Suzanne's Reviews > Julie and Julia: My Year of Cooking Dangerously

Julie and Julia by Julie Powell
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Oct 08, 2014

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bookshelves: around-my-bookshelf-year-2, non-fiction, memoir
Read from October 01 to 04, 2014 — I own a copy

I decided to read "foodie" books this month, and eagerly delved into Julie Powell's memoir about tackling the entire Mastering the Art of French Cooking (or MtAoFC as Powell calls it) within one year.

The great thing about this book is it 1) appeals to foodies who love to cook, and 2) has a special appeal to anal people like me, who actually do contemplate cooking their way through an entire cookbook. I was truly impressed that she made it the entire way through. I would definitely have skipped the sections on aspics and offal.

According to Julia Child's publisher, Child did not think much of Powell. She claimed that Powell wasn't serious about cooking and also that the blog (and subsequent book) was a gimmick. From Child's point of view, she was probably right about the seriousness of cooking. Child began learning to cook from cookbooks, but realized that in order to truly master French cooking, she needed proper training. Hence, Child's enrollment and subsequent diploma from Le Cordon Bleu. As for the gimmick - I think Child was wrong. Powell could not possibly have guessed that her project would attract any notice at all. I can identify with Powell in that she set a goal for herself so that in it's achievement, she could feel that she had done something worthwhile. I agree. So hat's off to Julie Powell for that accomplishment.

I do have a couple of complaints about the book. Julie Powell is not the sweet character portrayed by Amy Adams in the movie. In fact, she appears immature, foul-mouthed and especially snarky towards Republicans in her memoir. A good editor would have removed the hateful comments, especially because they served no purpose whatever. As a conservative myself, I didn't appreciate being attacked every few pages.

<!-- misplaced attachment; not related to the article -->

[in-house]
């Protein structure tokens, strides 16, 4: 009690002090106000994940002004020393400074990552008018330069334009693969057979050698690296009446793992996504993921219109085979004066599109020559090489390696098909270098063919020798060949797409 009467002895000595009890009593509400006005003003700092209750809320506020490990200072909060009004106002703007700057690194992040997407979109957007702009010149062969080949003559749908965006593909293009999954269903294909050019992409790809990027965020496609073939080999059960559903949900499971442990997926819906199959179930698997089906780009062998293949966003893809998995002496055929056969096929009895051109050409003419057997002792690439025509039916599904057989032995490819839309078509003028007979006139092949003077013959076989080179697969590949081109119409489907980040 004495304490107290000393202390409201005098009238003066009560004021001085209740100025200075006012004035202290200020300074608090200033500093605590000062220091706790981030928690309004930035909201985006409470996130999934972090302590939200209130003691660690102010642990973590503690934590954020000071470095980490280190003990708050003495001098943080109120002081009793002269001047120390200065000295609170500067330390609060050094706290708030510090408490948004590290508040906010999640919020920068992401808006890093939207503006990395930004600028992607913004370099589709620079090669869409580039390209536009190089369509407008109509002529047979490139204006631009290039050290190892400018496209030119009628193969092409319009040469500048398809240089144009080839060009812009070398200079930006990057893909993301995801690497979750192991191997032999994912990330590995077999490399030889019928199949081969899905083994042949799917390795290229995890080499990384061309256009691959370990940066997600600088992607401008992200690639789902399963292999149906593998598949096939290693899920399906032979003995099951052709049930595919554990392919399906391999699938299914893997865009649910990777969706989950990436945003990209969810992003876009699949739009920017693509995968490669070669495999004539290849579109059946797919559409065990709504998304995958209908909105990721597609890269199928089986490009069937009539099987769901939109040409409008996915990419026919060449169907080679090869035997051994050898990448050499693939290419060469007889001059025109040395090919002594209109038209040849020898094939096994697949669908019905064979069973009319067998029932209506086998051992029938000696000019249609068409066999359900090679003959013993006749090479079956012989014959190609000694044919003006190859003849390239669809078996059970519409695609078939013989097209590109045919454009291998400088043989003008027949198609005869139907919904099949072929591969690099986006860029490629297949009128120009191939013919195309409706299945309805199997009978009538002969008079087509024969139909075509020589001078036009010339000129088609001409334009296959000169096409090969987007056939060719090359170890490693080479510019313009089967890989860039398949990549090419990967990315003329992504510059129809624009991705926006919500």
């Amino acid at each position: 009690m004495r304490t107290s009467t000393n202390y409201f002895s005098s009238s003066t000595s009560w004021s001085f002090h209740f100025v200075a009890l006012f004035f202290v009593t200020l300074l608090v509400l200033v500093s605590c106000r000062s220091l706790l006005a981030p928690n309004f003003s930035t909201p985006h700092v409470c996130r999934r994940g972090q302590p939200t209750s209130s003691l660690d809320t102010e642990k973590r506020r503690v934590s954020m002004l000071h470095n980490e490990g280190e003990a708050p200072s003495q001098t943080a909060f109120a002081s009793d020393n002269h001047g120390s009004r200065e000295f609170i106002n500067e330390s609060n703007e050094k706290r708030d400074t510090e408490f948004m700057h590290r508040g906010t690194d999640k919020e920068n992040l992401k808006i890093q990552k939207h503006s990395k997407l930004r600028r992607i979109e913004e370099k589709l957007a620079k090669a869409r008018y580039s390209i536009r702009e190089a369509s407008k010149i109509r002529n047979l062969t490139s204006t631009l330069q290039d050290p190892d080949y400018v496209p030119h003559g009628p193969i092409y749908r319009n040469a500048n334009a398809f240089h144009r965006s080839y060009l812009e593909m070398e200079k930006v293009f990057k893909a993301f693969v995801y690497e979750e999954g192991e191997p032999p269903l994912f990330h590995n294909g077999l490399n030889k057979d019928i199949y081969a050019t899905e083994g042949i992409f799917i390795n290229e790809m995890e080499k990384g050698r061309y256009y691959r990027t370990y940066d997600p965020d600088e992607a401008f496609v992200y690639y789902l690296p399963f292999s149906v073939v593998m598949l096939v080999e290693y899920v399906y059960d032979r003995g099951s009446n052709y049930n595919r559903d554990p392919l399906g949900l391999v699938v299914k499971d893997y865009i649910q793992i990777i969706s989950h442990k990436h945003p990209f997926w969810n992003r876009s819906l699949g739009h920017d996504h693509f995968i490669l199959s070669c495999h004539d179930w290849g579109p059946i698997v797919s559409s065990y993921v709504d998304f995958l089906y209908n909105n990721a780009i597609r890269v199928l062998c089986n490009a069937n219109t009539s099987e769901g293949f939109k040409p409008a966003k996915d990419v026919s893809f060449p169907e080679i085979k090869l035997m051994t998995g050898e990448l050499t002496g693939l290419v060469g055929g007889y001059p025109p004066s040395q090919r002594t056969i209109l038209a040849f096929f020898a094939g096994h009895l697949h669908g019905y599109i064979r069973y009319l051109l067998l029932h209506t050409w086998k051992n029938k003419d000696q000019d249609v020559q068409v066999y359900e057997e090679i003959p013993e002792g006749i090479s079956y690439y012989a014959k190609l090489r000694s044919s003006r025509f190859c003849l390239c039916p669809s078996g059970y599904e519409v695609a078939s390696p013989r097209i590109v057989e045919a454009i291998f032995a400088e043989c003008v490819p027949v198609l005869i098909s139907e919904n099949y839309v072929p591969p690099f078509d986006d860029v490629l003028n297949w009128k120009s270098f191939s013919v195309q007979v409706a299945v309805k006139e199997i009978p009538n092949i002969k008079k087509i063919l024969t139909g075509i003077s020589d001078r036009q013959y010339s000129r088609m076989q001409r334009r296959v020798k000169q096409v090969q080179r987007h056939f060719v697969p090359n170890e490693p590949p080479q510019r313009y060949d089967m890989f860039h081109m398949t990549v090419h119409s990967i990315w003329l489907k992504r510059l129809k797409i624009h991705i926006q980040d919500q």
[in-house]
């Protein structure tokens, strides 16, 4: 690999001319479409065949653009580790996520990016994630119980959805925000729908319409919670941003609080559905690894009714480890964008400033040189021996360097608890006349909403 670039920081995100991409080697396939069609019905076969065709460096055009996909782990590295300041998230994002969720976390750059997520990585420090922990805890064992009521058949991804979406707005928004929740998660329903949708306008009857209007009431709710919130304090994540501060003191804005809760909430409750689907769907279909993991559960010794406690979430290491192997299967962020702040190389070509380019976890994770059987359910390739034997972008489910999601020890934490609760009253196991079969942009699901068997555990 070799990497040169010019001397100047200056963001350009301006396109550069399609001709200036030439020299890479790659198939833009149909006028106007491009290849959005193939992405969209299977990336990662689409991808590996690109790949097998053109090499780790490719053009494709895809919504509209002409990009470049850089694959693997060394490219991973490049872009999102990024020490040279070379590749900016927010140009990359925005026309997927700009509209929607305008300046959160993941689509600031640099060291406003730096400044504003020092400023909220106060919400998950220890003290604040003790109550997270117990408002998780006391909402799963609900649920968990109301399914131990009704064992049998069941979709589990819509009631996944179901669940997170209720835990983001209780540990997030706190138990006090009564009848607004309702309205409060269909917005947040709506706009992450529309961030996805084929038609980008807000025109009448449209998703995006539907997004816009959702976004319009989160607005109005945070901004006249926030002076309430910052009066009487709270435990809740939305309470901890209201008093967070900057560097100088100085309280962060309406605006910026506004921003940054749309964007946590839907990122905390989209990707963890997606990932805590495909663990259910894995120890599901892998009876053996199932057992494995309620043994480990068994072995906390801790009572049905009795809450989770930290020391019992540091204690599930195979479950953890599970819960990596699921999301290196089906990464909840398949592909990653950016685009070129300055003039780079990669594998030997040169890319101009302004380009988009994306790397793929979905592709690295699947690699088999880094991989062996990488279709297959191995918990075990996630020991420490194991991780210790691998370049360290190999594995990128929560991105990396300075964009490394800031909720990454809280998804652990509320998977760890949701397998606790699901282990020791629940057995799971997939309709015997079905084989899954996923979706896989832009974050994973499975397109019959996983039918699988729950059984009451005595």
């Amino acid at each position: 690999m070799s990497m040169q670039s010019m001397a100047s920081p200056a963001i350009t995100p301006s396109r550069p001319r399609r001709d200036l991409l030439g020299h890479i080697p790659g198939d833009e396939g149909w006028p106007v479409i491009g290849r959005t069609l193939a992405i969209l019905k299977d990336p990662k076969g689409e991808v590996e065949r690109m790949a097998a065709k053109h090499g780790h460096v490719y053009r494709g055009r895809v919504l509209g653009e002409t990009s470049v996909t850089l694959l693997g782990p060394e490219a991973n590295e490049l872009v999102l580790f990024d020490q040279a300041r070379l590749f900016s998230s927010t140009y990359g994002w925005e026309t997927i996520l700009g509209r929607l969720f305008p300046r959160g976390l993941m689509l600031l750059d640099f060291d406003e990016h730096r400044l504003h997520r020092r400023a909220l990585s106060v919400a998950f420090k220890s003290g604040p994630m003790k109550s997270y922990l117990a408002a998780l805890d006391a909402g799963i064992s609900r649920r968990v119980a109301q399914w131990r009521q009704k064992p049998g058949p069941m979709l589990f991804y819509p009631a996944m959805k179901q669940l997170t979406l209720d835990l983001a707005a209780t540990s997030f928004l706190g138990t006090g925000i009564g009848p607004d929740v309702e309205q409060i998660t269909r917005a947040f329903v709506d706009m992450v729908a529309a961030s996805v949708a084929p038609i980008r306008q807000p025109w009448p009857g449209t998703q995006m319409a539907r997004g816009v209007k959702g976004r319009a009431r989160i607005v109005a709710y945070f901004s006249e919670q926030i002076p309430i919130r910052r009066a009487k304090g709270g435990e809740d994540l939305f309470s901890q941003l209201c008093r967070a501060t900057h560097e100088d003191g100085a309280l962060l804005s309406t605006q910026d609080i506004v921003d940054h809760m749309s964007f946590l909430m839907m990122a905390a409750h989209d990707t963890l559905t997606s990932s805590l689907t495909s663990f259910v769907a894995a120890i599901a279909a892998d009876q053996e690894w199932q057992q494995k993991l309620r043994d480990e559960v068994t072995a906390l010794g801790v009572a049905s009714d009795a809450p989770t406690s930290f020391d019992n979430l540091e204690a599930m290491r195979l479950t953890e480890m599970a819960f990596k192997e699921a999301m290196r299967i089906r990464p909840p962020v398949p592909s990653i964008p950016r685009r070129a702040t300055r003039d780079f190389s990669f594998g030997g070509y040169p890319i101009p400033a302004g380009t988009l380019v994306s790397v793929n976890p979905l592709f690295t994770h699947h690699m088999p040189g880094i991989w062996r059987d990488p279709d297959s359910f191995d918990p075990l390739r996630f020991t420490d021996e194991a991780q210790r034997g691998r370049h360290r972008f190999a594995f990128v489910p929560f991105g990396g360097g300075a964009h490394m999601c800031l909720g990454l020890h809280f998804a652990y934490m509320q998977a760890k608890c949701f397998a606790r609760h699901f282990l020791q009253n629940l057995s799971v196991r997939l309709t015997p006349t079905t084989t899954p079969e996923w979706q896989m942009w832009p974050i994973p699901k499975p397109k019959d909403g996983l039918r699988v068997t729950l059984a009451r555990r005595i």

I did a google search to find up what Powell has been up to since the release of the movie bearing the same name. I found a blog asking people to stock attacking Powell (which made me smile a little, because she should have known that would happen when she dished out insults left and right in her book). I also found out that she wrote another memoir a couple of years ago. This time, the book covers the break-up of her marriage, due to the chronic bad habit that her girlfriends introduced her to in this book: infidelity. The book, as expected, was not a big seller.

Here's my advice to Julie Powell: first, conservative values can be a very good thing. For instance, they could have prevented the break-up of your marriage. Second: you should take Julia Child's advice and get serious about cooking. Call your publisher and tell them you want to enroll in Le Cordon Bleu Paris. Learn French (if you aren't already proficient), and start a new memoir about your experiences mastering the art of French Cooking in a foreign country. I bet you'll have a book deal and I'll be eager to read the memoir when it comes out - provided you stop with the conservative bashing. 3 1/2 stars.
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10/01/2014 marked as: currently-reading
10/08/2014 marked as: read

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